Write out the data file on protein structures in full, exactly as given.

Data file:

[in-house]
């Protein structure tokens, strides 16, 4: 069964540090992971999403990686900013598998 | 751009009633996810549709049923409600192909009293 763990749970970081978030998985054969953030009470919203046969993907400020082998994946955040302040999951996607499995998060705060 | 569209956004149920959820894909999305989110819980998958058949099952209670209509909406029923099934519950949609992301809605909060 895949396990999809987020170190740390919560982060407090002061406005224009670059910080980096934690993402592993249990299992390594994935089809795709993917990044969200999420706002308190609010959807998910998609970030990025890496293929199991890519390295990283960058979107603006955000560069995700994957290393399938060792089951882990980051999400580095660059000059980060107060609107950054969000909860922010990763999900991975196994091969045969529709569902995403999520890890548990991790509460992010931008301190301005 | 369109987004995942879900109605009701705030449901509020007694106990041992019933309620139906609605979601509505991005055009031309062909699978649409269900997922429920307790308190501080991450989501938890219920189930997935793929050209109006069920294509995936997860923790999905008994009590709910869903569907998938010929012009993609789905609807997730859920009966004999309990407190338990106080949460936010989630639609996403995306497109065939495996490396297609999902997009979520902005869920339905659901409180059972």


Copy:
[in-house]
């Protein structure tokens, strides 16, 4: 069964540090992971999403990686900013598998 | 751009009633996810549709049923409600192909009293 763990749970970081978030998985054969953030009470919203046969993907400020082998994946955040302040999951996607499995998060705060 | 569209956004149920959820894909999305989110819980998958058949099952209670209509909406029923099934519950949609992301809605909060 895949396990999809987020170190740390919560982060407090002061406005224009670059910080980096934690993402592993249990299992390594994935089809795709993917990044969200999420706002308190609010959807998910998609970030990025890496293929199991890519390295990283960058979107603006955000560069995700994957290393399938060792089951882990980051999400580095660059000059980060107060609107950054969000909860922010990763999900991975196994091969045969529709569902995403999520890890548990991790509460992010931008301190301005 | 369109987004995942879900109605009701705030449901509020007694106990041992019933309620139906609605979601509505991005055009031309062909699978649409269900997922429920307790308190501080991450989501938890219920189930997935793929050209109006069920294509995936997860923790999905008994009590709910869903569907998938010929012009993609789905609807997730859920009966004999309990407190338990106080949460936010989630639609996403995306497109065939495996490396297609999902997009979520902005869920339905659901409180059972």